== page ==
She raised cattle and quarter horses in Sumner, Washington with her second husband, Mario DiPiano, whom she married in 1969. He died in 1983. She co-founded the record company Dolton Records in the late 1950s, that launched the careers of The Fleetwoods and The Ventures. In 1960 she left Dolton and became part owner of Jerden Records. She was married to musician and inventor Paul Tutmarc.
Born in 1923 in Seattle, Washington to John and Doris Buckingham, Bonnie was initially raised in Redondo Beach along Puget Sound. Later, the family (including her five siblings) moved inland to a farm just outside the rural town of Auburn. She began performing at age 16, having taken up playing the guitar as a teenager, which led to her stage name, Bonnie Guitar. She later started songwriting. In 1944 she married her former guitar teacher Paul Tutmarc; the couple had one daughter, Paula (born 1950), but split up in 1955, and Bonnie moved to Los Angeles. Through much of the 1950s, she worked as a session guitarist at quite a few small labels, like Abbot, Fabor, and also Radio Recorders.
Working at these places got Guitar noticed as a professional guitarist as she ended up playing on sessions for many well-known singers, like Jim Reeves, Dorsey Burnette, Ned Miller, and the DeCastro Sisters. After working with so many singers, she acquired her own singing aspirations herself and a desire to make her very own recording career in the process.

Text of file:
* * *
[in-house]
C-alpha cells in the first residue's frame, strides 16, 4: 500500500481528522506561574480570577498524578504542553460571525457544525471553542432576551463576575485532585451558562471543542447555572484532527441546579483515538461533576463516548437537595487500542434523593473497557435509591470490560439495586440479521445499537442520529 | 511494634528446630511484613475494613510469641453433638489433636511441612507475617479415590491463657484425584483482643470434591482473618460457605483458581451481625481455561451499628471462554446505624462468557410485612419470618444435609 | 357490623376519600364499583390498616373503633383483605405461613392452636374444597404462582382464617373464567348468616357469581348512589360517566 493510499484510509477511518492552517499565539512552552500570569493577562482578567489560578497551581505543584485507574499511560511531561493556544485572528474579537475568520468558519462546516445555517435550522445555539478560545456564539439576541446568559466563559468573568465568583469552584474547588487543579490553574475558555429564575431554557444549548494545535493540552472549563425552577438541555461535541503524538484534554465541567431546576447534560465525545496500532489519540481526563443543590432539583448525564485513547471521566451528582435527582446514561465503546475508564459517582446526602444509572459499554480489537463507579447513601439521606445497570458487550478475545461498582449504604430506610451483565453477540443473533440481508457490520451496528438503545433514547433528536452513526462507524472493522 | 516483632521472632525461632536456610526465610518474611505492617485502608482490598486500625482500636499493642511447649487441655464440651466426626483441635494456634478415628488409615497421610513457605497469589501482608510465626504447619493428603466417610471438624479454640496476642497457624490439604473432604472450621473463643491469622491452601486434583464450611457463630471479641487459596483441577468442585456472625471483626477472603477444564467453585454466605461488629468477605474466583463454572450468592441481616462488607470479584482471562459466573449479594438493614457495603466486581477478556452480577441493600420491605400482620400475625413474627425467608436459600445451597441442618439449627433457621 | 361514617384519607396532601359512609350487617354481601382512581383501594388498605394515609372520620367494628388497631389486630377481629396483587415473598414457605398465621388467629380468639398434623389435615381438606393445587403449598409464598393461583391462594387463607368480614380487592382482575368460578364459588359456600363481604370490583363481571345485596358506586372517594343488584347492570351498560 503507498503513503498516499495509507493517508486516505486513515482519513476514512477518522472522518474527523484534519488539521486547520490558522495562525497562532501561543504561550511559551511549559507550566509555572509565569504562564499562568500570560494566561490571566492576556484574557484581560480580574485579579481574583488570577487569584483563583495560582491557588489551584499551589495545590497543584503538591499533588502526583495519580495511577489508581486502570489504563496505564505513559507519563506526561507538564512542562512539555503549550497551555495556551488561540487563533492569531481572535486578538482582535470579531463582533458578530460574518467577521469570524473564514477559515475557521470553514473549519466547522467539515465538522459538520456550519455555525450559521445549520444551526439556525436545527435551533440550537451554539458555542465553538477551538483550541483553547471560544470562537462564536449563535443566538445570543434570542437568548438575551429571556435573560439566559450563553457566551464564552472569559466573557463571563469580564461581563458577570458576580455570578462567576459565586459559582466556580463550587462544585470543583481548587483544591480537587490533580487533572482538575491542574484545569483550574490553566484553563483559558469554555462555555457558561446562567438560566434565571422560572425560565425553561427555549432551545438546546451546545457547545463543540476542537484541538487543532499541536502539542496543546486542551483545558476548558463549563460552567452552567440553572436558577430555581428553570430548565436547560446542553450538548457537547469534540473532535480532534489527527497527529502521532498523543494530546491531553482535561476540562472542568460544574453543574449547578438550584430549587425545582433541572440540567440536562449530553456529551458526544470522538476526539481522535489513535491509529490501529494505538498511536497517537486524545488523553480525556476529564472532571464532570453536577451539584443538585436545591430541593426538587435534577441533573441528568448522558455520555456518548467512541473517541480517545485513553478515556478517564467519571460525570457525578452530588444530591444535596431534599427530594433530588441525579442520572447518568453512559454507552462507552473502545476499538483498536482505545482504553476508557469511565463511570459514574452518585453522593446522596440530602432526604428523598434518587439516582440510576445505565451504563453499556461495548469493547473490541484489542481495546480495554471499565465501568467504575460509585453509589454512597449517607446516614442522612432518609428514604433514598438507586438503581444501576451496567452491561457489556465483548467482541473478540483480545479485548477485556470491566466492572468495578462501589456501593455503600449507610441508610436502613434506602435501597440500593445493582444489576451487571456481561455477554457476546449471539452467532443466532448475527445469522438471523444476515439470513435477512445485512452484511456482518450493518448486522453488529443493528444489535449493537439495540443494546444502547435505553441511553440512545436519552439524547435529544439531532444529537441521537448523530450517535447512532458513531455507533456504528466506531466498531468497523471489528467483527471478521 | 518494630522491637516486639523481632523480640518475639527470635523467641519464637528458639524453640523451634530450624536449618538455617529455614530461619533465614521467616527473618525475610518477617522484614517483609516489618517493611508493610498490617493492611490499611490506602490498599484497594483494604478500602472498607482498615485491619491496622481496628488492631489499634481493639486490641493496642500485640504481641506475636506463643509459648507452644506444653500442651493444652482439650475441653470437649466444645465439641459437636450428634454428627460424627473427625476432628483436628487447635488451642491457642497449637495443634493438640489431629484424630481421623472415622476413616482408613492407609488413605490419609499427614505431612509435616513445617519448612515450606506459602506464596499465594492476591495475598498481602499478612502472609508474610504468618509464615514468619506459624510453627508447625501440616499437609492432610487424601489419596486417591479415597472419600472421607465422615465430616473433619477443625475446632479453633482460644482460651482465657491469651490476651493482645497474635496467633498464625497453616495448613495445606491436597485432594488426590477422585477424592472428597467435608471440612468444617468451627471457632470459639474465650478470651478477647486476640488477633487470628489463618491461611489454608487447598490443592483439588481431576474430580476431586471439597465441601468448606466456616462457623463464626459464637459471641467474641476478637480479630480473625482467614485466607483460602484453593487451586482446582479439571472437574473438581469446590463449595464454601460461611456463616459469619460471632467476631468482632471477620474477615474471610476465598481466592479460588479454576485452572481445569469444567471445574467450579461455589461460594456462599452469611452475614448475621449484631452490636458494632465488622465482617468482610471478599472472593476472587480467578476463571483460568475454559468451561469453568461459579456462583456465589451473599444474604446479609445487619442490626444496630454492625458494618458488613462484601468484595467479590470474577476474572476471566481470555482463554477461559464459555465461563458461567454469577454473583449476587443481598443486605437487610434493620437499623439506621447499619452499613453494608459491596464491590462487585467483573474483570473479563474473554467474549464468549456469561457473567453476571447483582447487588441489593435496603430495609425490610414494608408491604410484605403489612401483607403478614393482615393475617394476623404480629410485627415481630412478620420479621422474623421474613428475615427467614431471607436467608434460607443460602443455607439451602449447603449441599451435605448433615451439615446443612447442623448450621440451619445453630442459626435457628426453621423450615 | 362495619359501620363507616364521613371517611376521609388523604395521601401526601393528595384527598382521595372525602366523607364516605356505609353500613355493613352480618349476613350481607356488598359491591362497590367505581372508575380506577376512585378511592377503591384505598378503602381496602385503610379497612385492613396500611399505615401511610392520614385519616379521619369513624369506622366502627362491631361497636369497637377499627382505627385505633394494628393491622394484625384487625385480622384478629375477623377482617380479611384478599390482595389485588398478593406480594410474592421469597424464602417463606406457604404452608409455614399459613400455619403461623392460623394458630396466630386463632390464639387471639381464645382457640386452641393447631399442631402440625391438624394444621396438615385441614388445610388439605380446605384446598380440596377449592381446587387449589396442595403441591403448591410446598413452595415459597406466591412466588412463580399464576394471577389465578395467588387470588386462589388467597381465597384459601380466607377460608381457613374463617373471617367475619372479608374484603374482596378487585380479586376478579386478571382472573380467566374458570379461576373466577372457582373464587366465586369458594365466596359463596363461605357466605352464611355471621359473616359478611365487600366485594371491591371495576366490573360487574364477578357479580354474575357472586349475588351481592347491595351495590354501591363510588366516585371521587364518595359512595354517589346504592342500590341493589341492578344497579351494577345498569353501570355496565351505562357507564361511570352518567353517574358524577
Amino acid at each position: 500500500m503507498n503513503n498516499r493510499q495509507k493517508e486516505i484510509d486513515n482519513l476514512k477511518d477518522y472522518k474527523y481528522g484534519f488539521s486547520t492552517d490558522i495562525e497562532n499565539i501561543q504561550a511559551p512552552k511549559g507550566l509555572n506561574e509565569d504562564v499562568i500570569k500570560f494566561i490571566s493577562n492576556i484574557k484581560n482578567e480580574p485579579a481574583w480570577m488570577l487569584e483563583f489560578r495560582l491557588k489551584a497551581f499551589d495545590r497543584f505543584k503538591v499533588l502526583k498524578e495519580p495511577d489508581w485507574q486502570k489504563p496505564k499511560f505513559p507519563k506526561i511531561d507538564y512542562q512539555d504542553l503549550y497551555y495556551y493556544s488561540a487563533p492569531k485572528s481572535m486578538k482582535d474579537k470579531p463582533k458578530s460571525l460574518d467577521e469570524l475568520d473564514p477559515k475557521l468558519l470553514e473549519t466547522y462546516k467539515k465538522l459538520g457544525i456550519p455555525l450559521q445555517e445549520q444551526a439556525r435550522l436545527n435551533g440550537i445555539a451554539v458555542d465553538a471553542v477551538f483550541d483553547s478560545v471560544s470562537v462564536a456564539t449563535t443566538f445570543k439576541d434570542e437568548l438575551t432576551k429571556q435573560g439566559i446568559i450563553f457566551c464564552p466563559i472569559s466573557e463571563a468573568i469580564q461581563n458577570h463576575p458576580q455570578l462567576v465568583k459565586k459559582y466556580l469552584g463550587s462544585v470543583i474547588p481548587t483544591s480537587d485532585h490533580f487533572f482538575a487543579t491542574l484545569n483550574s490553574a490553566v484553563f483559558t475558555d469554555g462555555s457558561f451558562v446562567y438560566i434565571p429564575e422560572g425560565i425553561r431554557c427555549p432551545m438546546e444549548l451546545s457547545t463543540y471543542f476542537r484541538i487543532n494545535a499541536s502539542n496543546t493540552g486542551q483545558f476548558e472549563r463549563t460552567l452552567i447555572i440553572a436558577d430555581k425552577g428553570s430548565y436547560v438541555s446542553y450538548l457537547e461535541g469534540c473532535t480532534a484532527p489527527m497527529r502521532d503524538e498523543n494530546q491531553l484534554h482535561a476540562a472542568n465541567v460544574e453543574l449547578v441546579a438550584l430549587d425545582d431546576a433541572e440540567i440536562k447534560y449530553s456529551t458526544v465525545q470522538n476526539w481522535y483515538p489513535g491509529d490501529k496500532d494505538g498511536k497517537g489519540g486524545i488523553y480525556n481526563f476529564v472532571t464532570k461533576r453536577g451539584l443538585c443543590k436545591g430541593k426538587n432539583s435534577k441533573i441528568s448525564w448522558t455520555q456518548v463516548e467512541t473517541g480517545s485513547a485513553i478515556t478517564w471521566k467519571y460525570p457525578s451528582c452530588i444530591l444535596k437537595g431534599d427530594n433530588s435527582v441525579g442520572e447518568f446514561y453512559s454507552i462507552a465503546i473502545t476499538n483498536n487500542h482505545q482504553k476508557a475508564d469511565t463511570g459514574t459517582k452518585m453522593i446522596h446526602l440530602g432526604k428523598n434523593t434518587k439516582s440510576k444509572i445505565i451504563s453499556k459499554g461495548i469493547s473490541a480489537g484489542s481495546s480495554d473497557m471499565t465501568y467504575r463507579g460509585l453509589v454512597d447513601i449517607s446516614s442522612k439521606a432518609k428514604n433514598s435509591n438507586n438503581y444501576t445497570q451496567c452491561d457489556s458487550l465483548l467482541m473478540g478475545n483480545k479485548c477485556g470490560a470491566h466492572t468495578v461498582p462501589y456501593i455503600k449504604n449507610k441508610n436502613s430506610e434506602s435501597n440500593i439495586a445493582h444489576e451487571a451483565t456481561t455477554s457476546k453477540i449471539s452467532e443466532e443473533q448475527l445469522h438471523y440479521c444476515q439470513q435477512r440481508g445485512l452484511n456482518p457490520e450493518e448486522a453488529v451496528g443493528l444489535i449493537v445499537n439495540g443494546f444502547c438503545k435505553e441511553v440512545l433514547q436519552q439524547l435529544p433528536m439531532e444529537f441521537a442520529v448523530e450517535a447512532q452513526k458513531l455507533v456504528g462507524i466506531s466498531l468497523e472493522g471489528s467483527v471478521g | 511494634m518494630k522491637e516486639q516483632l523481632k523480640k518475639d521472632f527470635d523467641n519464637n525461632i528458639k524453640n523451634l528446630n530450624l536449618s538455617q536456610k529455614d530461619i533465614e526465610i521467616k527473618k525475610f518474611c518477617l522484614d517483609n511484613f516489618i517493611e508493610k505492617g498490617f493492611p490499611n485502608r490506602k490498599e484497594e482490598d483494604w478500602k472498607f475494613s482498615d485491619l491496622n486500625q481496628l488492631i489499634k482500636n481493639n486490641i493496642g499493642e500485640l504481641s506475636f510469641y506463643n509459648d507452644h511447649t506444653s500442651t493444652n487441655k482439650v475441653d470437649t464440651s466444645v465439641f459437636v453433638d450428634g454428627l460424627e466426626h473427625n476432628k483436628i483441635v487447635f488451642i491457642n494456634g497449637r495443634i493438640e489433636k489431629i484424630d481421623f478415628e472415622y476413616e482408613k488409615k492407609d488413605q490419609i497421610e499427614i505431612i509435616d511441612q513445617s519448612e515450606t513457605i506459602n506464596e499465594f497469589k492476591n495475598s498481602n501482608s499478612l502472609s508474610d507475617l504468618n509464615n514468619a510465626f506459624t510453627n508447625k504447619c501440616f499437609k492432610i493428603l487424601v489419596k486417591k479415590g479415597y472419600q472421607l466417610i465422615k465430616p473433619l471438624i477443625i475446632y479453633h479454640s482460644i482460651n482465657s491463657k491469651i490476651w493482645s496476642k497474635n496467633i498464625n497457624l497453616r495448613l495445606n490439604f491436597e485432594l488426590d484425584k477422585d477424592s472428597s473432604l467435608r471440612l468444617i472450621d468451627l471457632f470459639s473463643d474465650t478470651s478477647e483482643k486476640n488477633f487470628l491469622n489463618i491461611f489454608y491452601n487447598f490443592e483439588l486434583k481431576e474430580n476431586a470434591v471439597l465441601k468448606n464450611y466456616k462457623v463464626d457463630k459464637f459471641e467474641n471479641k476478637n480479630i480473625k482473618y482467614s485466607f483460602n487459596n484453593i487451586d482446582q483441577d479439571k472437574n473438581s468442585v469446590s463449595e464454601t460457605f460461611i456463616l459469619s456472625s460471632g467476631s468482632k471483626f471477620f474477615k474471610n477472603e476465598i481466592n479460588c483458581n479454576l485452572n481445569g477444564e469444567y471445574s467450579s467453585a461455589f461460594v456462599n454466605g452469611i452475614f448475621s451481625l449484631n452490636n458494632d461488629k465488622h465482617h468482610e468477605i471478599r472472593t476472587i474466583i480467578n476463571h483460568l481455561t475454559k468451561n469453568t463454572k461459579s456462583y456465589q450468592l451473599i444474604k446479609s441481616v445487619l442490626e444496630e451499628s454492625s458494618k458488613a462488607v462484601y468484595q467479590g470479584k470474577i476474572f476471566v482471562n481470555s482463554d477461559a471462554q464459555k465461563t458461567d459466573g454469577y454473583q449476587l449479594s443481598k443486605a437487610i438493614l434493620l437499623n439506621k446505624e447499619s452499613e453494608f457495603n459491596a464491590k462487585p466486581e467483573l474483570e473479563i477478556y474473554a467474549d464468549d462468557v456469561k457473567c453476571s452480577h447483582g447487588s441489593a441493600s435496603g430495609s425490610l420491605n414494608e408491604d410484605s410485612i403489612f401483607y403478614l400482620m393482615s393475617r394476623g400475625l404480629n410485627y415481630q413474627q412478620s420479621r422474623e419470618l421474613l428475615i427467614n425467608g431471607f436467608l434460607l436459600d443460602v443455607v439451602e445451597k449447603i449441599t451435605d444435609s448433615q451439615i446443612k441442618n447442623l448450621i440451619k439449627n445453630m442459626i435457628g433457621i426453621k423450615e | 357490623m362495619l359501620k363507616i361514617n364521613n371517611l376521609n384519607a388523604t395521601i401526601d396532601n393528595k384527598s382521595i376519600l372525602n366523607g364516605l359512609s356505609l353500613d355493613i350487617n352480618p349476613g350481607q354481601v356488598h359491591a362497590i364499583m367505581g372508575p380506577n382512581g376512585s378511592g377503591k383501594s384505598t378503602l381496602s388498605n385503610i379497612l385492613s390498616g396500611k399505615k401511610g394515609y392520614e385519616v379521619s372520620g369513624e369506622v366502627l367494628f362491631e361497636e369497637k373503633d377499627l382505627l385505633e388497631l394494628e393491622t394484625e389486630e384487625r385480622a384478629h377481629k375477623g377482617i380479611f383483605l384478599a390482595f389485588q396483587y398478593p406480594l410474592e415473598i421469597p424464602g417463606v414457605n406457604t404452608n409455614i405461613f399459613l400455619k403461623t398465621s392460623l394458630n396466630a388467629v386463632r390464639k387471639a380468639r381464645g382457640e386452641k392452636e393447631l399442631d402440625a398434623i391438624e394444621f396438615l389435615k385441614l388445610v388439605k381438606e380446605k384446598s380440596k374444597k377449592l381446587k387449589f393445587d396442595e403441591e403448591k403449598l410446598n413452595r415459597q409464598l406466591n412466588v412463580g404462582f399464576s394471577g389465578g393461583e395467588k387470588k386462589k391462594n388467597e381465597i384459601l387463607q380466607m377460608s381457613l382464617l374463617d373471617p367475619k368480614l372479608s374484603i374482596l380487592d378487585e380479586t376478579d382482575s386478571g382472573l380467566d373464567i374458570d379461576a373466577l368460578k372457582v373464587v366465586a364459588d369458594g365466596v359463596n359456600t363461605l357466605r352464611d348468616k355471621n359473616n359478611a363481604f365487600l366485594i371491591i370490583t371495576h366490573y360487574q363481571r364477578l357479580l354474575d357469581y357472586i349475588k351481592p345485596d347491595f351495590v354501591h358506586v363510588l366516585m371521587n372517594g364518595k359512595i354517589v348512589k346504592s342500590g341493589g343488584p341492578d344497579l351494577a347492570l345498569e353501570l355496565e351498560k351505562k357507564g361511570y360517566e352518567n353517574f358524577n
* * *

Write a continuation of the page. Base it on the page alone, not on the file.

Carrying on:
Following the release of her first single, "If You See My Love Dancing" on Fabor Records, Bonnie heard a demo of "Dark Moon" from Fabor's owner, Fabor Robinson, a tune written by Ned Miller, with whom she worked as a session guitarist. Robinson was dissatisfied with how Dorsey Burnette sang a version of it and offered it to Guitar. "I said, 'I'll give up my royalties and everything just to do this song,'" she told Robinson in recounting their collaboration on "Dark Moon" to Wayne Jancik in The Billboard Book of One-Hit Wonders. "I knew it was up for grabs and somebody was gonna get it. I got it, but he took me at my word, and I really did give up my royalties. It was one of the hardest things I ever put together. Ned wrote it, but we tried in maybe five or six different ways in different studios before it came out right." The final version consisted of just two guitars and a bass backing Bonnie.
The song was originally issued under Fabor Records in 1956. "Dark Moon" was then issued over to Dot Records and by the spring of 1957, "Dark Moon" hit the pop top 10 list and went into the country top 15 list. Guitar officially had a hit.